Although raised as a Southern Democrat, Tower became a Republican in college about 1951. He rose quickly through the ranks of the Texas Republican Party; he was an unsuccessful candidate for representative to the Texas House of Representatives for the 81st district in 1954. He was a delegate to the 1956 Republican National Convention. In the 1956 presidential election, he was the campaign manager for Dwight D. Eisenhower in the 23rd Senatorial District. In 1960, he was chosen by the state convention held in McAllen in Hidalgo County in south Texas, as the Republican candidate for the United States Senate against Lyndon Johnson. Two other Republicans mentioned for the senatorial nomination, Thad Hutcheson, who had sought Texas's other Senate seat in a special election in 1957, and Bruce Alger, the only Republican congressman from Texas at the time, were both uninterested.[4]

Rise to the Senate

Following his divorce from Lou, who remained single for the rest of her life, Tower married Lilla Burt Cummings in 1977. The couple separated in 1985 and divorced on July 2, 1986.

During his time in Wichita Falls, Tower established his core political relationships, including Pierce Langford, III, a key figure in the financing of the British offshore pirate radio stations created between 1964 and 1967 by Don Pierson of Eastland, Texas. While at the London School of Economics, Tower put in an appearance at the offices of Swinging Radio England on Curzon Street.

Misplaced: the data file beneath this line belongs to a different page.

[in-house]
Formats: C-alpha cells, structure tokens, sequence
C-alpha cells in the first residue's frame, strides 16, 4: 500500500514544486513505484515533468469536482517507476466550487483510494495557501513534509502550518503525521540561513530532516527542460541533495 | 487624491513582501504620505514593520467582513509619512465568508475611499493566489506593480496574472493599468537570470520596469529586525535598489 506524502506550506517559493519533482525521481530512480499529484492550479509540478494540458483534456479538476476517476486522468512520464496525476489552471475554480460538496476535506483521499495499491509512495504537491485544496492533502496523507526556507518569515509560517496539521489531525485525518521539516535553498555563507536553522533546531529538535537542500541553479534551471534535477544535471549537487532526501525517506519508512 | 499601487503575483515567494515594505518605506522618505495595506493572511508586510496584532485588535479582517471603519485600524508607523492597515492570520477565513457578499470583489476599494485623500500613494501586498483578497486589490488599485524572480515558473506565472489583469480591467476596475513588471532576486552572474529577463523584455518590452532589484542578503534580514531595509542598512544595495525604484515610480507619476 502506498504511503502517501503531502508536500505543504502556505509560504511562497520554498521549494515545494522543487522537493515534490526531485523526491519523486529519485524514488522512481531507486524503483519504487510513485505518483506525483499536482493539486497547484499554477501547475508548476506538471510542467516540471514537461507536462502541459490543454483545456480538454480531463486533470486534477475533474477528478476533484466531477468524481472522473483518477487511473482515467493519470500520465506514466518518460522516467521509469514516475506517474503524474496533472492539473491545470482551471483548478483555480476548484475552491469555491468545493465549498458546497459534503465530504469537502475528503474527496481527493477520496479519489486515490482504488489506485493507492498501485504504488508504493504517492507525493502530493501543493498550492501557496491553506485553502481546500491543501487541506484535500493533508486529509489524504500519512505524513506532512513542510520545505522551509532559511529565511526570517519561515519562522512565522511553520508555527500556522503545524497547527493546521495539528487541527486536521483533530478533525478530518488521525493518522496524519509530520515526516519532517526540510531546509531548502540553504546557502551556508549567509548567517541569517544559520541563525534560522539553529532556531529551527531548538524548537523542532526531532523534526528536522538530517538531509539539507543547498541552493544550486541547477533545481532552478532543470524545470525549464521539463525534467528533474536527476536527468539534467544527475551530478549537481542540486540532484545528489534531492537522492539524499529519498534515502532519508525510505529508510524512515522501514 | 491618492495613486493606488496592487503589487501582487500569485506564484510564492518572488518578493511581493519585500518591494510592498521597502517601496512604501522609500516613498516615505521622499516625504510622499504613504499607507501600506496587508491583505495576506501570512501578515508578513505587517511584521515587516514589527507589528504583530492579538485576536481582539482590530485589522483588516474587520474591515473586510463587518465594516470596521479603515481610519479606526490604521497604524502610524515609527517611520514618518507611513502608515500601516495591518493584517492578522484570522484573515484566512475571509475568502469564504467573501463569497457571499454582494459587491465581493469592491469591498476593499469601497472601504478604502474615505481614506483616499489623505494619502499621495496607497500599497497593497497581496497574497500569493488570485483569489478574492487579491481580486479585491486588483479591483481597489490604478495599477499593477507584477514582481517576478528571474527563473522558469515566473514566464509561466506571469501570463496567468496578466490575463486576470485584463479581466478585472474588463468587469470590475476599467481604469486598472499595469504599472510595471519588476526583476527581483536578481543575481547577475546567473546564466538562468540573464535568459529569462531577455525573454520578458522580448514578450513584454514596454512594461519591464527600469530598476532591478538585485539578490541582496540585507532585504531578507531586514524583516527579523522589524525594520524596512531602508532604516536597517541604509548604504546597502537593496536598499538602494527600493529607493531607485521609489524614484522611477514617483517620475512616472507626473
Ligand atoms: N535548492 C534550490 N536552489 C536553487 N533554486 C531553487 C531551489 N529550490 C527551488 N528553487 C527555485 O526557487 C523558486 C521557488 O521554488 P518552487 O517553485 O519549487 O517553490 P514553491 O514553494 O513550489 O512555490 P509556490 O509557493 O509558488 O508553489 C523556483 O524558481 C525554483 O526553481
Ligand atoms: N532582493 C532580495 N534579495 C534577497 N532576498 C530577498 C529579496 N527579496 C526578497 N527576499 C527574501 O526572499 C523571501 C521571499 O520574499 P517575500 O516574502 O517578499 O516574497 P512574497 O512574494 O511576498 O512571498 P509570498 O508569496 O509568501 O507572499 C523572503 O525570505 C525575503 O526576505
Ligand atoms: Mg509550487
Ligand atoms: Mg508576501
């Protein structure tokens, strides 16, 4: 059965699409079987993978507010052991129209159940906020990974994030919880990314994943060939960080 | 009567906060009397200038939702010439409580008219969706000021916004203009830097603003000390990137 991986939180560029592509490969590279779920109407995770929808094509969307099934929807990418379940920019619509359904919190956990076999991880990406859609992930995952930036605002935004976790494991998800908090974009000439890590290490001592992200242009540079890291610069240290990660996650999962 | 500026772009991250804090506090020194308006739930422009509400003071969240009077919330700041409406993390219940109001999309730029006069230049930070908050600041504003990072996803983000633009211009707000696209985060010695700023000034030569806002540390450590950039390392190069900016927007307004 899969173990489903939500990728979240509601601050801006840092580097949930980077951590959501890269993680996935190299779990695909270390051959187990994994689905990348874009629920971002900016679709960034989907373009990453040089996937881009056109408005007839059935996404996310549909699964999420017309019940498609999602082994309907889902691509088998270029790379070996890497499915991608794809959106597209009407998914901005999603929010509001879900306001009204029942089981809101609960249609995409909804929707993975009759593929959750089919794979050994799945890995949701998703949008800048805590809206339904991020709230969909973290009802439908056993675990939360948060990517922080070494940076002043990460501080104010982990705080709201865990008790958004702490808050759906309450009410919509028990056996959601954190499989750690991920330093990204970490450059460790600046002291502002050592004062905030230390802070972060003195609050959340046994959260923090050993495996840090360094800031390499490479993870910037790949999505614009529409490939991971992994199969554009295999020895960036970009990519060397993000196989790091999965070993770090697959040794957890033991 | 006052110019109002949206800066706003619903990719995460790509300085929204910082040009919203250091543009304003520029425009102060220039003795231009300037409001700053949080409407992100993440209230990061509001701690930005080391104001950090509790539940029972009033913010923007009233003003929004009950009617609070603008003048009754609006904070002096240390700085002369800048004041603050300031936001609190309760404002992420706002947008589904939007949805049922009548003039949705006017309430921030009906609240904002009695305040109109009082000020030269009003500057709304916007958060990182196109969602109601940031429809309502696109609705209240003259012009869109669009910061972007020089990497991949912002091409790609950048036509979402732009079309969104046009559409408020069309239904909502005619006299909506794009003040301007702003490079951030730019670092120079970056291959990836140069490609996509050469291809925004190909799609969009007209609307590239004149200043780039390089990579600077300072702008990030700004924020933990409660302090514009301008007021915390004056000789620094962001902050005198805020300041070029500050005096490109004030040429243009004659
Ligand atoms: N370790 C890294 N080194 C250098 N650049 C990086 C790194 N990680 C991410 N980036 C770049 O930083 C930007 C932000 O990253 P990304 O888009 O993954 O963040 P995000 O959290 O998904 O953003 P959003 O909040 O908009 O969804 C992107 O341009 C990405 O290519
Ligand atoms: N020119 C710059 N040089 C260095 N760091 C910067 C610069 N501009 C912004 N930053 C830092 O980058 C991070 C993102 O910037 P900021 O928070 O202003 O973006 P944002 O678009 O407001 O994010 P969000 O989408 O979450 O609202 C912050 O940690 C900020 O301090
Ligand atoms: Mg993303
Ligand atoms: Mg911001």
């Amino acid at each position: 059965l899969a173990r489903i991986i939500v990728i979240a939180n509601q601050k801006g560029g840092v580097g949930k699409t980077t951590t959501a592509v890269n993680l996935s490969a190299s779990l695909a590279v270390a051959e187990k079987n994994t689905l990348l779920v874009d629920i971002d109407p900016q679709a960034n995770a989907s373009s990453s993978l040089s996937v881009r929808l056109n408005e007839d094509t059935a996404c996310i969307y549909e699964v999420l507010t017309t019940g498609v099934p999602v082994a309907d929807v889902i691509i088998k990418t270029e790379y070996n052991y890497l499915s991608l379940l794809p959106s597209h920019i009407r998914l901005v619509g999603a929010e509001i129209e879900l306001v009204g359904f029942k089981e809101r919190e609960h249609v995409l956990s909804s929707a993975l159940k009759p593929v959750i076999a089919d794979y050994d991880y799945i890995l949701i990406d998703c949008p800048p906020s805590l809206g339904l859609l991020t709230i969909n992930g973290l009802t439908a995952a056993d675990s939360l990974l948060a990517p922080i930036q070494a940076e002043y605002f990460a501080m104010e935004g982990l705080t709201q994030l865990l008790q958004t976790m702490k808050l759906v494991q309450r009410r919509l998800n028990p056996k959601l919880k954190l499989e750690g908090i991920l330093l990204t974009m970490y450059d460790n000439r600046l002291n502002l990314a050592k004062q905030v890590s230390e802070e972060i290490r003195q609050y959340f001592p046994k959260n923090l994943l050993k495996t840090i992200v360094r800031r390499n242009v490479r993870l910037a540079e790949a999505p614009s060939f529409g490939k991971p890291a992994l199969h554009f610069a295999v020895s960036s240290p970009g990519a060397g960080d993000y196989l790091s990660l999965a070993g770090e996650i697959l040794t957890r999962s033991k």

John and Lou Tower had three children during their years in Wichita Falls born in three consecutive years: Penny (1954), Marian (1955–1991), and Jeanne (1956). The couple divorced in 1976.

Family life in Wichita Falls, Texas

In 1949, he moved to Dallas to take graduate courses at Orville Bullington, a Wichita Falls lawyer, was the unsuccessful Republican gubernatorial nominee in 1932 against former Governor Miriam Ferguson and a leader of the Robert A. Taft forces in Texas in 1952. Orville Bullington was also an uncle by marriage of the Midland Republican figure Frank Kell Cahoon, a Wichita Falls native who was the only Republican in the Texas House of Representatives in the 1965 legislative session. At that time, Cahoon and Tower were the only Republican legislators in the whole state of Texas.[3]

[2], northeast of Austin, during college and for some time afterward. Tower remained in the Naval Reserve and achieved the rank of Master Chief Petty Officer, having retired from the military in 1989.Taylor station in Country music announcer for a radio Tower worked as a [1]